Schneider said he tried to achieve a more comfortable and functional bus
incorporating an environmentally sensitive hybrid engine and some unique safety
features like a video surveillance system.
Other ideas include making buses more environmentally friendly through the
use of alternative or hybrid fuel sources, improving vehicle visibility with
color, graphics and lights, and increased interior padding to reduce injuries,
Mann said. "Her driver pulled the emergency brake in order to get out and help
George J. "We did address that issue. I lived in a rural area and had to
travel for about an hour down a dirt road to get to one stop. They have a very
good safety record, but things do still happen. Both the NTSB and NAS have
endorsed the policy.
Some of the researchers had their own personal adventures.
"I'd forgotten how uncomfortable they were," said the Carlos junior.
"One of my students was in an freak accident," said Mann.
"The driver has a heads-up video screen in front of him so he can take a look
before he starts out to make sure everything is clear," he said."
Studies by the National Transportation Safety Board and the National Academy
of Sciences have concluded that a federal requirement for safety belts on large
buses would provide little, if any, added protection in a crash.
Mann said they plan to compile reports and other data on the research and
designs for presentation to school bus manufacturers such as Blue Bird Corp.
Student opinion was divided on the need for safety belts, which has been a
controversial subject in the past.
Some of the new ideas for the future of the school bus may come from the
Texas A&M University architecture and mechanical engineering students who
presented their designs to the public Wednesday."
The students also learned about the strengths and weaknesses of traditional
school buses from drivers and public transportation officials responsible for
the daily operation of local bus fleets. While he was out another kid got on the
bus and hit the brake with a book bag by accident.
Their goal is to develop a safer, sustainable and user-friendly alternative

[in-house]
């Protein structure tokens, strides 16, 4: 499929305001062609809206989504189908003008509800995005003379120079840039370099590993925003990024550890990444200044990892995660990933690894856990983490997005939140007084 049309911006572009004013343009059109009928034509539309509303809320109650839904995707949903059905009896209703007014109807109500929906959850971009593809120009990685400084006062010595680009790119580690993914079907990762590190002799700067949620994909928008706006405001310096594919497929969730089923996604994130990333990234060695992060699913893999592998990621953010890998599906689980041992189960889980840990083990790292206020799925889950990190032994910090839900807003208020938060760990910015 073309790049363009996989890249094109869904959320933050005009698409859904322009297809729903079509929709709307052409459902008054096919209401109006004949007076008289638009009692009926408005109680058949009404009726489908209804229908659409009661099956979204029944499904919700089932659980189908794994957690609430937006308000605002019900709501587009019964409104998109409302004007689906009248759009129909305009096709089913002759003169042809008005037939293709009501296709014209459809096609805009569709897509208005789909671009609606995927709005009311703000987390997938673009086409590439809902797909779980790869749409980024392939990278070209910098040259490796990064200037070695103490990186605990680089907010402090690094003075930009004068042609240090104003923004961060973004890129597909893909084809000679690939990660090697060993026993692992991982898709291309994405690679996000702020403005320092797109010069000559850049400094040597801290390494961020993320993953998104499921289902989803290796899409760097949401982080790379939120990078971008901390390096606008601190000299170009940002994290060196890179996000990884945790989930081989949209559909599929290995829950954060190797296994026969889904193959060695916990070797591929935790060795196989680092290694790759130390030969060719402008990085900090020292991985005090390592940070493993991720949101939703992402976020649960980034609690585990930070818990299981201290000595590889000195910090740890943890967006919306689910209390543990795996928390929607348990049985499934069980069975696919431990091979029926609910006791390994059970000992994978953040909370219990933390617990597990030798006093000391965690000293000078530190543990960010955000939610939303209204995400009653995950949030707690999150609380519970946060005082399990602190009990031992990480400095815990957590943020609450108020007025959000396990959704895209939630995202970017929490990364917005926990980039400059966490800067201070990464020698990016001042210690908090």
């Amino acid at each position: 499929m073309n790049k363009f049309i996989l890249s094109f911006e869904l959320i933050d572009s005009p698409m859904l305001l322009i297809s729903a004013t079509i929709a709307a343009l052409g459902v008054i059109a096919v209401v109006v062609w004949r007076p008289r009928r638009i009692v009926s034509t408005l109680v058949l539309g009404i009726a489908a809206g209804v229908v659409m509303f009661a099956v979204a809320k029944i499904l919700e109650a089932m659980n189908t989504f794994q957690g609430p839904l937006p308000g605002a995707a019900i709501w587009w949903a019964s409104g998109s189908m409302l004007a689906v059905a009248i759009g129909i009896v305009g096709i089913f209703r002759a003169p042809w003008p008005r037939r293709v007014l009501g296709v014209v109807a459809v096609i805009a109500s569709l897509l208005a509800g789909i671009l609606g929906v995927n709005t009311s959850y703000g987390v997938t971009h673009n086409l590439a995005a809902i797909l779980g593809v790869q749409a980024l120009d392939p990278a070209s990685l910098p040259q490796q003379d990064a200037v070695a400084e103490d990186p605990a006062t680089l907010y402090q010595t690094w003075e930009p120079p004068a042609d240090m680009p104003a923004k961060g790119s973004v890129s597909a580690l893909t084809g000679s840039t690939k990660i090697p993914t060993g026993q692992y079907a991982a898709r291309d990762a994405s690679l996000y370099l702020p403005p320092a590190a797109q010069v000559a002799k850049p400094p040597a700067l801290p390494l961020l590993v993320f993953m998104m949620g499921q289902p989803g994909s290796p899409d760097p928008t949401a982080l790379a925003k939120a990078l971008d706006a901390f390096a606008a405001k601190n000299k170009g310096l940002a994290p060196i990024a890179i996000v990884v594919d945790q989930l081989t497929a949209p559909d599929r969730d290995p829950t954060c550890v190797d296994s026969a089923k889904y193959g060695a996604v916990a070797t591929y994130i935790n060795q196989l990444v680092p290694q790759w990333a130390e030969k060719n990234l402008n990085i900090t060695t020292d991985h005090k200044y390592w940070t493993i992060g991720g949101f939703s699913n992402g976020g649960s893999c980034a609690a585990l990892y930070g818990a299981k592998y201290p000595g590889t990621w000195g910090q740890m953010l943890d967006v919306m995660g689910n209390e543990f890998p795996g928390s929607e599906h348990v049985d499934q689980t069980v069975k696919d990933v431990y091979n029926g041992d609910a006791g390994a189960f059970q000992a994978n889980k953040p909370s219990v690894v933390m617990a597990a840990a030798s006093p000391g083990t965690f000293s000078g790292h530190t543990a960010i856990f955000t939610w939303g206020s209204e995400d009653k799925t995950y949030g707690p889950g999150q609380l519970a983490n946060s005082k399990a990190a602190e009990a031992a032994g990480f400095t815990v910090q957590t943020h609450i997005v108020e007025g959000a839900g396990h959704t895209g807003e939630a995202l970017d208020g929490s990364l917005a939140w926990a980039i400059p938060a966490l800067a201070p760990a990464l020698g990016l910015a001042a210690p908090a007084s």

to the gas-guzzling vehicles that have become a fixture of U. It released and it
rolled down the hill into a tree.
For one of the most dangerous situations for a school bus, when its stopped,
Schneider mounted two large electronic signs at the rear to flash a warning,
"Caution: School Bus Stopped."
After several weeks of study, 28 architecture students came up with designs
that address safety issues as well as comfort and function."
That started a discussion about why there shouldn't be a second adult on the
bus, one to drive and another to work with the students on their studies. The
result was new seating designs with study areas, along with video screens for
"For some time I've looked at school buses and said these are sardine cans on
wheels," he said.S., Thomas Built Buses, Inc. school Swing
Clamp transportation. and International Truck and Engine Corp. In the next
phase of the study, engineering students will refine the concepts and work on
ideas for a safer passenger environment. "But when we did research we found kids
are better off in a school bus than going with their parents in the car,
statistically.6 million students ride every year in the United States. A lot of
my students did put in the option of seat belts.
The National Highway Traffic Safety Administration advocates a
"compartmentalization" concept using strong, closely spaced seats that have
energy-absorbing seat backs.
For hands-on experience, the Texas A&M students rode on buses operated by
the local Bryan Independent School District, as well as the shuttles operated on
the Aggie campus by Texas A&M Transportation Services. 17 (UPI) -- The
school bus of tomorrow may not look anything like the big yellow box-like
vehicles that an estimated 23.). Several kids were hurt, but none
COLLEGE STATION, Texas, Feb.
For students like Charles Schneider, the bus ride revived old memories. Mann,
a Texas A&M professor of architecture, organized the project after he saw a
video of school children tumbling around inside a school bus during a rollover.
"I rode on school buses all the way to about the ninth grade."
(Reported by Phil Magers in Dallas.
"There is a lot of discussion on safety belts, because some of the kids are
small and it could be damaging if they got on the wrong side of a seat belt or
restraint," Mann said